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Casework: Share Your DIY Enclosures - Page 6

post #76 of 400
Tube sockets are the teflon composites from PcX (and one of the Asian vendors, but PcX is cheaper)... the torroid is a potted custom winding from SumR. And, yes it has a real case being fabbed... sadly in aluminum, not (yet) wood. Once it all works (and is cased properly), I'll discuss it more.
post #77 of 400
Thread Starter 

CTH Casework Build Notes

There were saw dusts flying in the workshop today when I started cutting away some wood for my CTH case.

BTW, please note that this build is only meant to share the workflow I use when I build wood cases for my projects. This is not meant to be a guide since I’m nowhere near an expert in this area. As a matter of fact, I am kind of embarrassed doing this alone. I really wish others would follow suit and post some of their work in here also as I continue with this build. I would even entertain anyone to share their very first Altoids case

Please ask any questions in case I didn't explain something or provided enough details on any specific steps here. My hope is for others to get some inspiration out of this or catch a few ideas if ever they decide to build their own simple homemade case out of wood.

The Box:
I wanted the case size to be 5”W x 7.5 “L x 2”H.

The wood I chose for this case is Poplar which is a hard wood. You can find them at Home Depot and they’re not very expensive. I’m using my compound miter saw to cut the miter joints. I started with the front and back pieces first. I measured 5” (twice!), marked with pencil, and then cut.

Tip: When I’m cutting more than one piece to the same length, I use a stop block (it's the scrap dark stained wood) clamped to the miter saw fence to ensure length consistency. I clamped the stop block to the fence, making sure the distance from the block and the blade is identical to the length of the front piece I cut previously. I then repeated the same process for the side pieces.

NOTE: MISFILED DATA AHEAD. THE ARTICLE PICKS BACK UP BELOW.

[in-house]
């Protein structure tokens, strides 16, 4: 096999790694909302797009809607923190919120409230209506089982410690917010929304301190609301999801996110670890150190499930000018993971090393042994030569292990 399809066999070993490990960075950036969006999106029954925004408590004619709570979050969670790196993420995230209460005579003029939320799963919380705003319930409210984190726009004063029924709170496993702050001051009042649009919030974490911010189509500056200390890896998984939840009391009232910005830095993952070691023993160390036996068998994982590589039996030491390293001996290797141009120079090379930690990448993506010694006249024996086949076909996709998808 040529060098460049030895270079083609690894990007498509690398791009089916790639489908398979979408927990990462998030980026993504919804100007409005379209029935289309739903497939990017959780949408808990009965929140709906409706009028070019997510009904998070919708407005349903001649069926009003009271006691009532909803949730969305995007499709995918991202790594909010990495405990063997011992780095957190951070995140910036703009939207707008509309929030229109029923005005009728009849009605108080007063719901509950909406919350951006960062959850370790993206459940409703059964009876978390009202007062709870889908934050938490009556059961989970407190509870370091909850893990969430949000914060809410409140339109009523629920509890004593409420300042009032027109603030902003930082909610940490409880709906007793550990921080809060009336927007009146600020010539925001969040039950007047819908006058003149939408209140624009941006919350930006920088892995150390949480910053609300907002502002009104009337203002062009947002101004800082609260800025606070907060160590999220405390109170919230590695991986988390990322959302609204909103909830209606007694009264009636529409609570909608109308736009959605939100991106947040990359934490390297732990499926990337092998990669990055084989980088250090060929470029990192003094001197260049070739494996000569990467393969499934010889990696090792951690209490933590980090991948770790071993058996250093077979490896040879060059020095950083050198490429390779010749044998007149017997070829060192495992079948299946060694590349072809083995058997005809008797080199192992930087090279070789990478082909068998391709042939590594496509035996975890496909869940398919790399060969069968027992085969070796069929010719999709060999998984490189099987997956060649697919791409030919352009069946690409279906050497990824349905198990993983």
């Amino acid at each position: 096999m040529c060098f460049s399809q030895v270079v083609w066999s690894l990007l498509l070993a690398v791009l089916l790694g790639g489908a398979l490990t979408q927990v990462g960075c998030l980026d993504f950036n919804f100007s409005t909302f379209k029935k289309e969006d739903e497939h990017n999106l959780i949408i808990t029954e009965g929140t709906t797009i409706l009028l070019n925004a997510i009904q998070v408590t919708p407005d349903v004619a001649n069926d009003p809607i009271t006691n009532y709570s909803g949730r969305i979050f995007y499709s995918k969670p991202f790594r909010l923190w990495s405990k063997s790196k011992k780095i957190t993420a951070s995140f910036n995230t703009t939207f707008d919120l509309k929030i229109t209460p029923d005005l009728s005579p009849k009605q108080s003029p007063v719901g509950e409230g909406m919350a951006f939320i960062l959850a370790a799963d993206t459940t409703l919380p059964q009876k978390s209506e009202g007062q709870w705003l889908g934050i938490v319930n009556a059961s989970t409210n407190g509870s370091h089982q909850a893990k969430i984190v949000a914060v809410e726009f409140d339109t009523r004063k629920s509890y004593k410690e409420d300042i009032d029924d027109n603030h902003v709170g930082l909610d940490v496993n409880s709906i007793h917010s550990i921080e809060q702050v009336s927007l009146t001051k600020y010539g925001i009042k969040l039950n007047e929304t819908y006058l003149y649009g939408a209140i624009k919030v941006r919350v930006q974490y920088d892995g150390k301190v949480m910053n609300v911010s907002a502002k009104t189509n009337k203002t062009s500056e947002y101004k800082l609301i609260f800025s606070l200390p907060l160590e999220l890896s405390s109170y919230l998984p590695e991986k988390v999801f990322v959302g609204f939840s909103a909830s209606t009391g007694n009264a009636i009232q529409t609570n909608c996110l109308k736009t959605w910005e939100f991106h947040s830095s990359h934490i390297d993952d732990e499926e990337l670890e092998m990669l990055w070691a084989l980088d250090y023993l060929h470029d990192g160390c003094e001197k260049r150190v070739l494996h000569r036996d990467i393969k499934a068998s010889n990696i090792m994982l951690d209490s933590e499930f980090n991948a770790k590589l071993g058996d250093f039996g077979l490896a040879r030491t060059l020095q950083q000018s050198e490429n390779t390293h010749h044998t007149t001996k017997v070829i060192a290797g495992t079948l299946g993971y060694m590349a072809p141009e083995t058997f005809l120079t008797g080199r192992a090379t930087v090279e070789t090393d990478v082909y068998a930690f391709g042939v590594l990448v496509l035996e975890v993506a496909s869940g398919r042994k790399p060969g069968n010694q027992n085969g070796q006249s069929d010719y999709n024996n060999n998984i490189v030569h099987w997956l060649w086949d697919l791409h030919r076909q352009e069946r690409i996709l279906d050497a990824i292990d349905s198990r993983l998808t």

Here's a matched pair!

As much as possible, I try to set the blade as true as I can to 45 degrees since it's the only way I can get that tight miter joint look. Finally, all sides complete!

Next step is I wanted to recessed the knob. The alum knob I have for this amp is about 48mm (just shy of 2”) -- I like huge knobs . My 2” Forstner Bit is perfect for this job.

I setup my drill press depth to just leave enough wood on this front panel for the nut to catch the threading of the pot.

I clamped a scrap piece of wood to support the piece and to prevent it from rotating. After finding the center, I drilled the hole slowly and carefully. I don't overdrive the bit into the hard wood or it will end up burning the wood and/or could damage the Forstner bit. I have a set of them but they can get quite a bit pricey.

Once the recessed hole had been drilled, I kept the wood in place so that the hole remains centered on the drill press. Changed the bit to a ¼” drill bit and continued to drill through the rest of the wood.

Next time, I’ll be trimming the box height down to 2 /14”, finish the remaining holes at the back for the power switch, fuse, and input/output jacks, etc., then rabbet the inside edges with a table router. The top and bottom lids will also get done next time. I’ll be doing them like the SOHA II using MDF wood.

Thanks for reading

(Continue to Part II)
post #78 of 400
Awesome work zk, I like your process. I wish my shop was as neat and tidy
post #79 of 400
Thread Starter 
Thanks smeggy -- only neat and tidy if I have no projects on the go, right now it's a mess in there
post #80 of 400
Heh, I was just messing with my rotozip fitted with a circle guide base plate and a 1" bowl router bit. Very nice and quick. Not ideal and a bit jerry rigged but works very well and accurately for cups.
post #81 of 400
zk, you're in Toronto! Your miter cuts look perfect, very nice work!
post #82 of 400